The road to Omaha: A (rainy) day in the life of the Big Ten tournament
BLOOMINGTON, Ind. — True, it’s a given that the Big Ten teams, lined across the snowy Midwest as they are, have a challenge keeping up with the suntanned big boys of college baseball.
This ain’t basketball. The league has produced one College World Series team in 31 years – take a bow, 2013 Indiana – and nobody to finish in the top four in the CWS in 33 seasons. There is not a conference member in the top 25 of the RPI at the moment.
But that doesn’t mean the league can’t be appealing. Here’s a rainy day at the conference tournament Wednesday, to see why Big Ten baseball can still be interesting.
Indiana opens the tournament as No. 6 seed. The Hoosiers also own the best RPI spot in the Big Ten, at No. 28. Doesn’t quite compute, does it?
Anyway, they’re hosting this tournament in Bart Kaufman Field -- the house that a donor’s money built, but Kyle Schwarber once electrified. If you think he hits long home runs for the Chicago Cubs, you should have seen some of his rockets in an Indiana uniform.
Good thing on this ugly weather day, the place is all turf.
The Hoosiers jump ahead of Minnesota, but the Gophers storm back for a 5-4 lead in the seventh on an RBI single by Terrin Vavra, whose father Joe is a coach for the Minnesota Twins.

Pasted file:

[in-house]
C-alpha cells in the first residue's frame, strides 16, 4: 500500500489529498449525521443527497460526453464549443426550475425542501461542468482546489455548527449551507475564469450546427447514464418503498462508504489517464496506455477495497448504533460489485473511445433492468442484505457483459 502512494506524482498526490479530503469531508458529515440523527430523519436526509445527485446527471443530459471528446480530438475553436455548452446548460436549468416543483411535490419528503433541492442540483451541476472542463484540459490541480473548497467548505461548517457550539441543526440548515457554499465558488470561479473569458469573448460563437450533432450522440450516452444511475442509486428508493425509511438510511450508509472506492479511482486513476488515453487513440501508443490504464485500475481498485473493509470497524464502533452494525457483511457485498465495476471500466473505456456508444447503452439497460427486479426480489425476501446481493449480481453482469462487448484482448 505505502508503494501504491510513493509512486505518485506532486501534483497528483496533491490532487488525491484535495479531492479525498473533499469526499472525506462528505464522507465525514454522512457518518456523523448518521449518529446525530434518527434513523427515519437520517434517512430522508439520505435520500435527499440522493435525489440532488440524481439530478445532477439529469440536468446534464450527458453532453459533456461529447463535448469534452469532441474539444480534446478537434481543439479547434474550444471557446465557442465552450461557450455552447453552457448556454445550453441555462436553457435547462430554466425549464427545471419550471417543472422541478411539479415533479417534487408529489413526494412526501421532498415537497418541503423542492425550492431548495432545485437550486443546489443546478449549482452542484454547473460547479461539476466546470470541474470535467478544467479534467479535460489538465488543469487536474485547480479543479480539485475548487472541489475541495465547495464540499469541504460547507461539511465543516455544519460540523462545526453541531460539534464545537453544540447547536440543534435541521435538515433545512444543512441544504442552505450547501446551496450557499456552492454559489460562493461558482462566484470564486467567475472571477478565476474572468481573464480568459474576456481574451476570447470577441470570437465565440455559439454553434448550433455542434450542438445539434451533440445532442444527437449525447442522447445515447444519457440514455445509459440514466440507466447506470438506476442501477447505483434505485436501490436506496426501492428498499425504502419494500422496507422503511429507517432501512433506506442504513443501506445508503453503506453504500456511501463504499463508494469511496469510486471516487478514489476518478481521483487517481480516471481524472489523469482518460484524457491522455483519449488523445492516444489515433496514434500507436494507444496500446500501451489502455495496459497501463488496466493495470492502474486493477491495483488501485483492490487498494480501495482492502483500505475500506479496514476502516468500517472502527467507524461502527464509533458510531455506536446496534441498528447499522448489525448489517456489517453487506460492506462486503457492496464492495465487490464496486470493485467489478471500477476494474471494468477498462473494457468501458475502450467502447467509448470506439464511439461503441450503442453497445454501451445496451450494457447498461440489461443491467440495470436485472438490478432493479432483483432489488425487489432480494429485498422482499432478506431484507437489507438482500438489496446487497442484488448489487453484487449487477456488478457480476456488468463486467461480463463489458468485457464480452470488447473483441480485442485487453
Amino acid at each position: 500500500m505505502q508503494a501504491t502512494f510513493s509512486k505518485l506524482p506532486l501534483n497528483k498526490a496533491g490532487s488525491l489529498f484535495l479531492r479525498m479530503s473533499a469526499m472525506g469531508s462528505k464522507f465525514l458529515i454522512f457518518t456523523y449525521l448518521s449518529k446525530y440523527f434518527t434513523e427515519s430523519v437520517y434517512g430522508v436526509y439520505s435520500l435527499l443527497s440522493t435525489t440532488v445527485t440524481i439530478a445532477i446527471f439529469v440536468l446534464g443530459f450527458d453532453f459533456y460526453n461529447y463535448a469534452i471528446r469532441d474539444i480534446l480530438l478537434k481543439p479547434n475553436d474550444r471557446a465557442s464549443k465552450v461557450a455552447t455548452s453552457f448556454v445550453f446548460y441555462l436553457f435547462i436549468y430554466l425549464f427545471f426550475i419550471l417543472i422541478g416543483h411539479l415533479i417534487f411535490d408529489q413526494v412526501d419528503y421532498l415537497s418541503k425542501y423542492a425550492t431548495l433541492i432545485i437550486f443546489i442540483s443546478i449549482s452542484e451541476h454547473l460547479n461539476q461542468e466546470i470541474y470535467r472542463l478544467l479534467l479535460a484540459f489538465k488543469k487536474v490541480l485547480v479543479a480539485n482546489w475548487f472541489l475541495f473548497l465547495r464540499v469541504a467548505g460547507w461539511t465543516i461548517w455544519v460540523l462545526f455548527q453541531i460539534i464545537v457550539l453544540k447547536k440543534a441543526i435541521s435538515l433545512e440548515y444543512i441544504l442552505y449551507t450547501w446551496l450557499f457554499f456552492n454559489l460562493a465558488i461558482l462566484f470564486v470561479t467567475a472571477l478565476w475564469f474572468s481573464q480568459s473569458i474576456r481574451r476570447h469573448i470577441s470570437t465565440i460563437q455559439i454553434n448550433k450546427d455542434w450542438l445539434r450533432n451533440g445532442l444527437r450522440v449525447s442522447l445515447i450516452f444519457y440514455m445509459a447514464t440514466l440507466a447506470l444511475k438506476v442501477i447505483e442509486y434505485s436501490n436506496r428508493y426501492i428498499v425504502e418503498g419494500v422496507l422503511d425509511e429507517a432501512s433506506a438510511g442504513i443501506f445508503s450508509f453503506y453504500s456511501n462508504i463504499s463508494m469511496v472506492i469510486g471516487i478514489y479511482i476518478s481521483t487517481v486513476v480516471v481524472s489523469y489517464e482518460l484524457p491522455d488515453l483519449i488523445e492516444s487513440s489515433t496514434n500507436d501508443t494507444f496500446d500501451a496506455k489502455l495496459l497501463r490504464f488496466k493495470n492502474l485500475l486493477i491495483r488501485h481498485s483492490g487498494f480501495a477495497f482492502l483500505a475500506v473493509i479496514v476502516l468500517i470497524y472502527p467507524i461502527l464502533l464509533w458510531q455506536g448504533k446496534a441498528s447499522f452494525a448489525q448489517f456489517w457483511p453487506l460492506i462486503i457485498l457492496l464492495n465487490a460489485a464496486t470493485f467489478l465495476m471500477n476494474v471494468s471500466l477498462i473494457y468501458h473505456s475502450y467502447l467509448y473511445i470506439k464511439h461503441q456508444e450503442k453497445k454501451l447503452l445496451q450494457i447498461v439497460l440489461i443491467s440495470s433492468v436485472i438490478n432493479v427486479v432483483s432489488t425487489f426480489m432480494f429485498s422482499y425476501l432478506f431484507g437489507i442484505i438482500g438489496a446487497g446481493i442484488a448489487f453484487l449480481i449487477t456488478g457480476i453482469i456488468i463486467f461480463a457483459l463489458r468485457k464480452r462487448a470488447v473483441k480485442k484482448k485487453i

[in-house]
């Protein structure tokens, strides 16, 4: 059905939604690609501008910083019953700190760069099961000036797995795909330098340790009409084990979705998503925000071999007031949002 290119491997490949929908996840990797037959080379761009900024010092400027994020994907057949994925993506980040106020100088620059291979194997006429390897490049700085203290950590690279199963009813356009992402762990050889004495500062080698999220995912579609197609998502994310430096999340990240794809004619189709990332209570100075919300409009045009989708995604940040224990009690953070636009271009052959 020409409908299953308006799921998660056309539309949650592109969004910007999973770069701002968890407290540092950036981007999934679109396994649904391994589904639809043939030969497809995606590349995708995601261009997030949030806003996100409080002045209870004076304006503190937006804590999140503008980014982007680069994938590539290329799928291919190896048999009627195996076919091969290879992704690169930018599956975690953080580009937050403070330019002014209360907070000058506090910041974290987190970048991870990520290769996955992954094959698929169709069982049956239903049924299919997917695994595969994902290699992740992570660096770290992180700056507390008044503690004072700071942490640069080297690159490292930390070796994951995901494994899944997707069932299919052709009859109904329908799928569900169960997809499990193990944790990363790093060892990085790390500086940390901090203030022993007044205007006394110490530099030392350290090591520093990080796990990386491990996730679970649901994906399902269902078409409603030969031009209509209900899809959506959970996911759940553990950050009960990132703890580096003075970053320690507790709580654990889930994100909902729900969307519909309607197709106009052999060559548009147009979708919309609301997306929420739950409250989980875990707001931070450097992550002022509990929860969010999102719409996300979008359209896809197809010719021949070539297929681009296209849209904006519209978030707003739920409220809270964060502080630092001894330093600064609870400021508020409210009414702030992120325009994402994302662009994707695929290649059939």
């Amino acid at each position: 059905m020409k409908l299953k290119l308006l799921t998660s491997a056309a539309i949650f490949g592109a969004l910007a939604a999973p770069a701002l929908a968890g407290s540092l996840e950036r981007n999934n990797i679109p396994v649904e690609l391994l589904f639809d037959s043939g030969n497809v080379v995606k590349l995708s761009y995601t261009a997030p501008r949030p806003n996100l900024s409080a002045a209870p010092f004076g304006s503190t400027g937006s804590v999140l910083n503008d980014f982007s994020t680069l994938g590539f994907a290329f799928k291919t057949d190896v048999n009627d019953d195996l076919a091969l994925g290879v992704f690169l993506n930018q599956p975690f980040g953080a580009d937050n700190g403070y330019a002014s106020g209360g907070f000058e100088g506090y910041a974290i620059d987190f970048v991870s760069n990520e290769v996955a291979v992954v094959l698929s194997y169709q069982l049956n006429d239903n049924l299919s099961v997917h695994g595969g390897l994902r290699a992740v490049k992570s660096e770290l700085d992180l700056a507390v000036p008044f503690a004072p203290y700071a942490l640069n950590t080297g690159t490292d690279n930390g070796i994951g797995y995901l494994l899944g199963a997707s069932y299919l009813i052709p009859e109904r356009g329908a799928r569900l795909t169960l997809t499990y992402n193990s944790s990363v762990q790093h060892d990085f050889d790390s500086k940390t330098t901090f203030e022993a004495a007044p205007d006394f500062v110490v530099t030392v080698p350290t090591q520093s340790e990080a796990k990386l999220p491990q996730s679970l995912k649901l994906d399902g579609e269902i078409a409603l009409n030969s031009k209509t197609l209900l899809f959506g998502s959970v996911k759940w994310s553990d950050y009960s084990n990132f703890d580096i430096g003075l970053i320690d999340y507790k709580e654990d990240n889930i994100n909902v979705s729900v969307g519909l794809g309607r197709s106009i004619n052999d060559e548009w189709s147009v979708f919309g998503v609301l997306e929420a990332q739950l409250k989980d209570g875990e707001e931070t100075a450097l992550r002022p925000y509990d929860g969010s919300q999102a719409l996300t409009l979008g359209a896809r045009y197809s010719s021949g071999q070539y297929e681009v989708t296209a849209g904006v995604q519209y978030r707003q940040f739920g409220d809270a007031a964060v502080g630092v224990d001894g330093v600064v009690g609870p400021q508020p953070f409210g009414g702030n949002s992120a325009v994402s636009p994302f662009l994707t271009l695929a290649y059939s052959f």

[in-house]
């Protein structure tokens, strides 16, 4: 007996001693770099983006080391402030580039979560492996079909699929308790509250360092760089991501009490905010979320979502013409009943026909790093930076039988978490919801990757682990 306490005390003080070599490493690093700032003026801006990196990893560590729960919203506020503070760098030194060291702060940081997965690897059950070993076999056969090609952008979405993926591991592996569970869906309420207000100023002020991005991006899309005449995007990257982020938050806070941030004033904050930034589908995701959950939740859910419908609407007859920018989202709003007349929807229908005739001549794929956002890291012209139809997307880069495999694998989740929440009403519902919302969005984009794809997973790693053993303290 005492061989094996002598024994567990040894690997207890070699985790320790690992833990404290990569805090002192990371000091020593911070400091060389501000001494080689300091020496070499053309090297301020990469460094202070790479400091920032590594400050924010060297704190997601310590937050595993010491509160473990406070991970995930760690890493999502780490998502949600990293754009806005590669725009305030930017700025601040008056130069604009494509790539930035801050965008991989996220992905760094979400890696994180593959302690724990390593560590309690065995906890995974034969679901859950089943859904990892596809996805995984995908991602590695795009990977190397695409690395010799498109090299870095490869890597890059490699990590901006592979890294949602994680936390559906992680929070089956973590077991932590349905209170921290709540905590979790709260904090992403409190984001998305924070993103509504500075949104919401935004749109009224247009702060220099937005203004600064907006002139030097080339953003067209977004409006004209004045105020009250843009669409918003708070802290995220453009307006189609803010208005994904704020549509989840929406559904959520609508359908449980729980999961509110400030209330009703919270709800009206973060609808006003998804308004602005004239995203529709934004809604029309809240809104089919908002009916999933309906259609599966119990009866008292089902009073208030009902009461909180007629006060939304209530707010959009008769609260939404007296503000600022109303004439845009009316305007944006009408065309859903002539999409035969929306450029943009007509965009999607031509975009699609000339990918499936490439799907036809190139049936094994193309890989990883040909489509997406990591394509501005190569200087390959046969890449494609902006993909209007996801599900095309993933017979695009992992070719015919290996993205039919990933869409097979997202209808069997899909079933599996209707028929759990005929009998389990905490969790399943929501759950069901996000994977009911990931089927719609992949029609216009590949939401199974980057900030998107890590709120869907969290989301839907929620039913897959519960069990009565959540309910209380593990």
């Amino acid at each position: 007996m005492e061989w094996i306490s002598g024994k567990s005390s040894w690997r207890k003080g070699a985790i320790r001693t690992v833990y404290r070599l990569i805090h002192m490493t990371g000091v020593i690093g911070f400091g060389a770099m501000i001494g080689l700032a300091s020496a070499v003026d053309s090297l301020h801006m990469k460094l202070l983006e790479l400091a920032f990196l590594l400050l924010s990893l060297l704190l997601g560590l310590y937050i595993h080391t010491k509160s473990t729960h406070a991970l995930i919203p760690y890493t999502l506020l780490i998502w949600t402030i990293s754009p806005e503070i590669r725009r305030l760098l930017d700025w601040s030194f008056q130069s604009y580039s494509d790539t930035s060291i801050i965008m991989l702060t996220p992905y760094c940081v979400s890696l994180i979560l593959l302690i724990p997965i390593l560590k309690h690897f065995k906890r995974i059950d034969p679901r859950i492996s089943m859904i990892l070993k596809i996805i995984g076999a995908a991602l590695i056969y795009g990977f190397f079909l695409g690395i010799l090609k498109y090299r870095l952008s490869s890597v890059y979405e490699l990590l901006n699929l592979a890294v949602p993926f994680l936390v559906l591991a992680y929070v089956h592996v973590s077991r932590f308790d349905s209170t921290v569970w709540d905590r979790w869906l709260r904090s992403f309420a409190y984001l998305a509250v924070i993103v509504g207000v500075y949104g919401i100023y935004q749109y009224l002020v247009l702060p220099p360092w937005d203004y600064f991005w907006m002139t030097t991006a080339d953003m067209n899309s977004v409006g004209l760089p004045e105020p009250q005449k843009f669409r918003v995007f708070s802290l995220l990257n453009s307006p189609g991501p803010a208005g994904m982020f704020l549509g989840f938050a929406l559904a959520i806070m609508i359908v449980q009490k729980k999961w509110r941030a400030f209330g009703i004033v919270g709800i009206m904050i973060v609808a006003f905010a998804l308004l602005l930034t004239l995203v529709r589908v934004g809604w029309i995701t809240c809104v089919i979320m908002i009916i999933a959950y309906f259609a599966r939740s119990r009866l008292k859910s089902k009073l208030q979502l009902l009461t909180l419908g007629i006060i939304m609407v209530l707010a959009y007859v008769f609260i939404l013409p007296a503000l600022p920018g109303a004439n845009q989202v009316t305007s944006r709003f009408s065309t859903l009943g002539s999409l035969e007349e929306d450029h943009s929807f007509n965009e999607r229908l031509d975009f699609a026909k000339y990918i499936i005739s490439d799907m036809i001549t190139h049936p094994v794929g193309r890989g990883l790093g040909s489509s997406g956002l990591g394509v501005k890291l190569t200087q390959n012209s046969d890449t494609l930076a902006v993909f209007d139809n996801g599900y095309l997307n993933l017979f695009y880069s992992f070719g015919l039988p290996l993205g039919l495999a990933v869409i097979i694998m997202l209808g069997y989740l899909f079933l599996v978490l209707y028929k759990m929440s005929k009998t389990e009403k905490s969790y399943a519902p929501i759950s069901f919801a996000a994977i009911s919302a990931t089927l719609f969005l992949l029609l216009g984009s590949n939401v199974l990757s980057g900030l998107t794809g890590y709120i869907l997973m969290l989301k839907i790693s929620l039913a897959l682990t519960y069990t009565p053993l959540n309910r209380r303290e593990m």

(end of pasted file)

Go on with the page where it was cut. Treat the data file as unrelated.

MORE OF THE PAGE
Lots of big league ties out there. Pinch hitting for the Hoosiers is Austin Cangelosi, whose father John played for 13 years for seven different major league franchises. On the Indiana bench is Jake Matheny, whose father Mike manages the St. Louis Cardinals.
Still coming down...
Brian Glowicki snuffs out the Hoosiers for his 16th save. Two years ago, his ERA was 6.17. Now, it’s 1.76. Afterward, Minnesota coach John Anderson looks like he has spent a long day in a rain forest. This is Anderson’s 36th year coaching Minnesota. Let’s give him the floor to explain what the Big Ten must endure, because he certainly knows.\
“First and foremost, if you look at our league we have to play a lot of road games. It’s hard to build an RPI unless you can win on the road. If you study the national statistics home and away, you’ve got some teams playing 40 home games and some teams playing 18. How do you compare those two teams at the end of the year? Our game’s built around the last at-bat.”
Take Michigan, at No. 16, the highest ranked team in the league. The Wolverines traveled 8,538 miles for 15 contests before their first home game this season. Sounds like a lot, but 2016 was even worse, when they flew 18,454 miles before playing at home.
Back to Anderson.
“Then we fight weather all the time. We’ve played five doubleheaders in the Big Ten this year. That’s 10 of our 23 games. That affects your catcher, your closer, your bullpen. I’ve told people many times, if you can compete in this part of the country, and you can deal with all the challenges that come your way, you’re a pretty strong individual.”
Wednesday, for example. Rain. Chilly temperatures. Ycchhhh.
Or as Northwestern second baseman Alex Erro would say after the second game, “It’s been pretty standard for us. The past two months of the season, we brought the rain with us wherever we go.”
So what’s a conference to do? Anderson tries to explain.
“We’re building beautiful new facilities, we’re hiring new coaches, people are getting fired. My first 25 years in the league, nobody got fired. Now look what’s going on. We have all these new coaches, I’m just an old fossil hanging on here.